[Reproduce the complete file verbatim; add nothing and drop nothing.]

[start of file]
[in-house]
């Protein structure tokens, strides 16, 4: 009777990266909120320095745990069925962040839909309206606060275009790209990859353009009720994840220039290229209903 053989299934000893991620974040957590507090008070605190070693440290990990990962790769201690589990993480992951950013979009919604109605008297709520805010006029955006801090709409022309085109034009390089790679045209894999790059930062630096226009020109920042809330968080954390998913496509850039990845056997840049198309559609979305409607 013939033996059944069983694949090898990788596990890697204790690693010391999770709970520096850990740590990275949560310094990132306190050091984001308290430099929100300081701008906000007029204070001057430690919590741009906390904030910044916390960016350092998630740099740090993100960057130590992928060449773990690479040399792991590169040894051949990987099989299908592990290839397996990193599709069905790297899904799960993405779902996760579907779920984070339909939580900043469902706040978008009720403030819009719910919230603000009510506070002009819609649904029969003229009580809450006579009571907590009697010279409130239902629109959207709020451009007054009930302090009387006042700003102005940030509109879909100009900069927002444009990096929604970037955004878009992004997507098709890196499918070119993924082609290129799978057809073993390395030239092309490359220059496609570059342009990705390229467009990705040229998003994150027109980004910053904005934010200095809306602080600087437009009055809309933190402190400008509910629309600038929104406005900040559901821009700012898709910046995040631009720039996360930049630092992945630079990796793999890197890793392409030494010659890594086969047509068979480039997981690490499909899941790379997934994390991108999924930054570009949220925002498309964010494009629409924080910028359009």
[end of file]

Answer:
[in-house]
């Protein structure tokens, strides 16, 4: 009777990266909120320095745990069925962040839909309206606060275009790209990859353009009720994840220039290229209903 053989299934000893991620974040957590507090008070605190070693440290990990990962790769201690589990993480992951950013979009919604109605008297709520805010006029955006801090709409022309085109034009390089790679045209894999790059930062630096226009020109920042809330968080954390998913496509850039990845056997840049198309559609979305409607 013939033996059944069983694949090898990788596990890697204790690693010391999770709970520096850990740590990275949560310094990132306190050091984001308290430099929100300081701008906000007029204070001057430690919590741009906390904030910044916390960016350092998630740099740090993100960057130590992928060449773990690479040399792991590169040894051949990987099989299908592990290839397996990193599709069905790297899904799960993405779902996760579907779920984070339909939580900043469902706040978008009720403030819009719910919230603000009510506070002009819609649904029969003229009580809450006579009571907590009697010279409130239902629109959207709020451009007054009930302090009387006042700003102005940030509109879909100009900069927002444009990096929604970037955004878009992004997507098709890196499918070119993924082609290129799978057809073993390395030239092309490359220059496609570059342009990705390229467009990705040229998003994150027109980004910053904005934010200095809306602080600087437009009055809309933190402190400008509910629309600038929104406005900040559901821009700012898709910046995040631009720039996360930049630092992945630079990796793999890197890793392409030494010659890594086969047509068979480039997981690490499909899941790379997934994390991108999924930054570009949220925002498309964010494009629409924080910028359009």